“I’ve been in the business 30 years and right now vinyl is having a renaissance”. Those words belong to Jerry Krawczyk, the manager of Nottingham hi-fi shop Castle Sound and Vision and it speaks volumes. Sales of both turntables and vinyl are on the rise as a new market in the younger generations emerges. With many newcomers opening their eyes to the classic analogue format, we’ve broken down the key facts for those not knowing where to start.
Knowing your turntable: The essentials
While each turntable will have their minute differences, the vast majority will feature the same crucial parts that all first-time users should become familiar with; below are those very elements.
- RPM switch – This button changes the rate at which your vinyl spins. Most 12″ records will spin at 33rpm and most 7″ singles will do so at 45rpm but always check the disc itself to see which speed it requires as some 12″ vinyl will require the faster 45rpm setting.
- Size selector – A simple switch that must be changed according to the size of your vinyl (i.e. a 12″ album or a 7″ single), this informs the mechanism of where the needle should first be placed when it drops.
- Cartridge – Sitting on the end of the tonearm, the cartridge is one of the most vital elements. It holds the needle and is therefore responsible for reading the grooves on the vinyl’s surface and transmitting these patterns into the sound that leaves your speakers.
- Queuing lever – A handy tool that can be used to suspend the tonearm just above the vinyl as it spins; allowing you to effectively pause and even skip ahead or return to a track by simply moving the cartridge back and forth as it’s in the air.
- Anti-skate dial – One of the most important instruments of your turntable. All tonearms will have a natural inclination to be pulled inwards towards the centre of the vinyl, the anti-skate counteracts this force by reeling it in slightly to avoid the needle from skipping across the grooves under its own force. The dial allows you to adjust this counter-acting force and is usually set to the same value as your cartridge’s tracking force (something that each turntable’s manual would reveal).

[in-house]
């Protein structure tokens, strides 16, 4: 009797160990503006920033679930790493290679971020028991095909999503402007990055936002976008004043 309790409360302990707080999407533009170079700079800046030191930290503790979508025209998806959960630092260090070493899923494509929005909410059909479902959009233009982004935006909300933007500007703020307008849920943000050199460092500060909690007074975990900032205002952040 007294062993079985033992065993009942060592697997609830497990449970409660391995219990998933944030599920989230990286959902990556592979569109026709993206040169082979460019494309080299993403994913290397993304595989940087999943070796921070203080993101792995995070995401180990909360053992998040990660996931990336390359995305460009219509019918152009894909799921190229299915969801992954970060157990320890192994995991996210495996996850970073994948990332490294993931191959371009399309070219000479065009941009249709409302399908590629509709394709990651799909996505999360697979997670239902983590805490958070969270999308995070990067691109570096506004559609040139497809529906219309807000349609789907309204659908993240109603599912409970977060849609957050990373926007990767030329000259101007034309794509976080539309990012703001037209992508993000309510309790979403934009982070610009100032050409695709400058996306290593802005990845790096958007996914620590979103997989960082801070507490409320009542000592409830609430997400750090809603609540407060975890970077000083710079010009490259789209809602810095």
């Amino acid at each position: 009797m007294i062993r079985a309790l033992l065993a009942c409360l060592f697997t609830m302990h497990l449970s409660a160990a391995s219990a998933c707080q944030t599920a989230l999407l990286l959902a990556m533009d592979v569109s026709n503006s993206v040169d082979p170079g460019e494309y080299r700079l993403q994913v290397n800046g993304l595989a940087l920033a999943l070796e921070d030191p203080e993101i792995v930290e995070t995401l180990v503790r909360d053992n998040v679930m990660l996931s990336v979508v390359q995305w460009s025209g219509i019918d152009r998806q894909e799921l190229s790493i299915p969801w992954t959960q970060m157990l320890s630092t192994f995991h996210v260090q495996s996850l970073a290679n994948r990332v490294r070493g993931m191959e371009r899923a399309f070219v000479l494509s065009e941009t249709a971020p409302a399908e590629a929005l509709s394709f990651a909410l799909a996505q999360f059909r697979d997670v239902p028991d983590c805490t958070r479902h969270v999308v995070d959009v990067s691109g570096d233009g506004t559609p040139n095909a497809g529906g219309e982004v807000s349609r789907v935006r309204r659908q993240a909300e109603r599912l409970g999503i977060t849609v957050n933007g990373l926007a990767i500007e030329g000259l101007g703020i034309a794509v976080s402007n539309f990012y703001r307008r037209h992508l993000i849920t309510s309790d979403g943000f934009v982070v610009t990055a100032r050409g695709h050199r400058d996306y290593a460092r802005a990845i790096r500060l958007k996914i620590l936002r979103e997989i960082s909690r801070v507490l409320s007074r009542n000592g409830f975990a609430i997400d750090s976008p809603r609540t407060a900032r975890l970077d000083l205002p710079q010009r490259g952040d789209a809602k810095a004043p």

- Counterweight – Keeping the tonearm at the optimum angle (and preventing your needle from carving up your records) is the counterweight. It ensures that the needle is not putting too much force on the grooves, wearing them out, and must be set up carefully as per your turntables instructions.
- Vinyl – This one’s simply in here to make sure your paying attention.
Keeping your vinyl safe
Keeping the records themselves safe is a no brainer but not everyone would guess that how you store your vinyl would make such a difference. Mr Krawczyk from Castle Sound and Vision said: “Storage of vinyl is key and you should always stack them vertically. A proper record box would be ideal where the dimensions have been made to fit their size to keep them snug.”
The 60-year-old from Mansfield added: “Generally speaking records don’t like central heating as it creates a store of static between the records so placing a bowl of water nearby or anything to add moisture to the air will help eliminate it. Try to avoid exposing them to excessive heat, too, as this can warp the records entirely.”
Keeping your vinyl clean
Dust, static, dirt; the banes of all vinyl. If you’ve ever noticed your records sounding like an excited bowl of rice krispies, then you’re probably facing a build-up of one of the three so you should always be well equipped to give those grooves a clean.
Mr Krawczyk recommends a carbon fibre brush, saying: “Unlike the pads you can pick up, the carbon fibre bristles will actually go into the groove of the record to reach any dirt or debris”.
Another alternative would be cleaning liquid. As you see in the gif below, small amounts of cleaner can be applied to a microfibre cloth and very gently ran over the spinning vinyl, being careful not to press down and damage the motor. Whichever method you choose, a regular cleaning routine is a surefire way to keep your records spinning grime-free.
If you follow all of the above and ensure you know your turntable inside and out then your place among the vinyl revolution will be well and truly secure.